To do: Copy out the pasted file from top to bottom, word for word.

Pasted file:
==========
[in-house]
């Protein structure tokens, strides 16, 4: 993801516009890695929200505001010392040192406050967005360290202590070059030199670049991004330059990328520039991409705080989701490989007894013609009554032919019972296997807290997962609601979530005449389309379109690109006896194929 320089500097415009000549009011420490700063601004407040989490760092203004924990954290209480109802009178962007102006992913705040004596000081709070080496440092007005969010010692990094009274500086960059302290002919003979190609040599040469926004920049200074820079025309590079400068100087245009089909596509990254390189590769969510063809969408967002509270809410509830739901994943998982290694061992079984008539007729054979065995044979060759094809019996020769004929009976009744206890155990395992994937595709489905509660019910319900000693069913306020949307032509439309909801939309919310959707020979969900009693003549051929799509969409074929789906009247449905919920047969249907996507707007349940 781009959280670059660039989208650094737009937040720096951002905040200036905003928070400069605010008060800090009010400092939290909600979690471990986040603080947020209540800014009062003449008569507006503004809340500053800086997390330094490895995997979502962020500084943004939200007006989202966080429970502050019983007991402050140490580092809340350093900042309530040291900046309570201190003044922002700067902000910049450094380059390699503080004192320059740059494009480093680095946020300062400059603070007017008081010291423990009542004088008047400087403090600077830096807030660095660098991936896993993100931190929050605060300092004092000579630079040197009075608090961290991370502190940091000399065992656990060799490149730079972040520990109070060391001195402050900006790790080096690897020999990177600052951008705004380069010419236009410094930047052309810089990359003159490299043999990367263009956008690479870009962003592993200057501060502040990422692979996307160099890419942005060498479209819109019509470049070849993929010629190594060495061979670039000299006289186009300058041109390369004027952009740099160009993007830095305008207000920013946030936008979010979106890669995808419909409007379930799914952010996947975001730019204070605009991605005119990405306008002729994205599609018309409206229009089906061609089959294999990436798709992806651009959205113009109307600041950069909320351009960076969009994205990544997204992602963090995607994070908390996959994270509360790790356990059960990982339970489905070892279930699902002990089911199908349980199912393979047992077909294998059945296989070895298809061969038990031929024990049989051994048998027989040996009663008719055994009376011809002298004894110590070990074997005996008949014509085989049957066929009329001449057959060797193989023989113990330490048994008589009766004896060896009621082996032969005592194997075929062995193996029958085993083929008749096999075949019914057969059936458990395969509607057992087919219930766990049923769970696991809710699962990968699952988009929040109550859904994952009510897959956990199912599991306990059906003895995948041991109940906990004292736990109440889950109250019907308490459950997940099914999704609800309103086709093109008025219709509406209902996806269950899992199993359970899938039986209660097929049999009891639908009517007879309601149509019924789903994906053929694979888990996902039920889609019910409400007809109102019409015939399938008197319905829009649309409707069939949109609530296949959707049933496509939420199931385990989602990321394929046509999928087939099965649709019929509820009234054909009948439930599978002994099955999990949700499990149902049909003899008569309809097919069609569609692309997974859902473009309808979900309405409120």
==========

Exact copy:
[in-house]
């Protein structure tokens, strides 16, 4: 993801516009890695929200505001010392040192406050967005360290202590070059030199670049991004330059990328520039991409705080989701490989007894013609009554032919019972296997807290997962609601979530005449389309379109690109006896194929 320089500097415009000549009011420490700063601004407040989490760092203004924990954290209480109802009178962007102006992913705040004596000081709070080496440092007005969010010692990094009274500086960059302290002919003979190609040599040469926004920049200074820079025309590079400068100087245009089909596509990254390189590769969510063809969408967002509270809410509830739901994943998982290694061992079984008539007729054979065995044979060759094809019996020769004929009976009744206890155990395992994937595709489905509660019910319900000693069913306020949307032509439309909801939309919310959707020979969900009693003549051929799509969409074929789906009247449905919920047969249907996507707007349940 781009959280670059660039989208650094737009937040720096951002905040200036905003928070400069605010008060800090009010400092939290909600979690471990986040603080947020209540800014009062003449008569507006503004809340500053800086997390330094490895995997979502962020500084943004939200007006989202966080429970502050019983007991402050140490580092809340350093900042309530040291900046309570201190003044922002700067902000910049450094380059390699503080004192320059740059494009480093680095946020300062400059603070007017008081010291423990009542004088008047400087403090600077830096807030660095660098991936896993993100931190929050605060300092004092000579630079040197009075608090961290991370502190940091000399065992656990060799490149730079972040520990109070060391001195402050900006790790080096690897020999990177600052951008705004380069010419236009410094930047052309810089990359003159490299043999990367263009956008690479870009962003592993200057501060502040990422692979996307160099890419942005060498479209819109019509470049070849993929010629190594060495061979670039000299006289186009300058041109390369004027952009740099160009993007830095305008207000920013946030936008979010979106890669995808419909409007379930799914952010996947975001730019204070605009991605005119990405306008002729994205599609018309409206229009089906061609089959294999990436798709992806651009959205113009109307600041950069909320351009960076969009994205990544997204992602963090995607994070908390996959994270509360790790356990059960990982339970489905070892279930699902002990089911199908349980199912393979047992077909294998059945296989070895298809061969038990031929024990049989051994048998027989040996009663008719055994009376011809002298004894110590070990074997005996008949014509085989049957066929009329001449057959060797193989023989113990330490048994008589009766004896060896009621082996032969005592194997075929062995193996029958085993083929008749096999075949019914057969059936458990395969509607057992087919219930766990049923769970696991809710699962990968699952988009929040109550859904994952009510897959956990199912599991306990059906003895995948041991109940906990004292736990109440889950109250019907308490459950997940099914999704609800309103086709093109008025219709509406209902996806269950899992199993359970899938039986209660097929049999009891639908009517007879309601149509019924789903994906053929694979888990996902039920889609019910409400007809109102019409015939399938008197319905829009649309409707069939949109609530296949959707049933496509939420199931385990989602990321394929046509999928087939099965649709019929509820009234054909009948439930599978002994099955999990949700499990149902049909003899008569309809097919069609569609692309997974859902473009309808979900309405409120």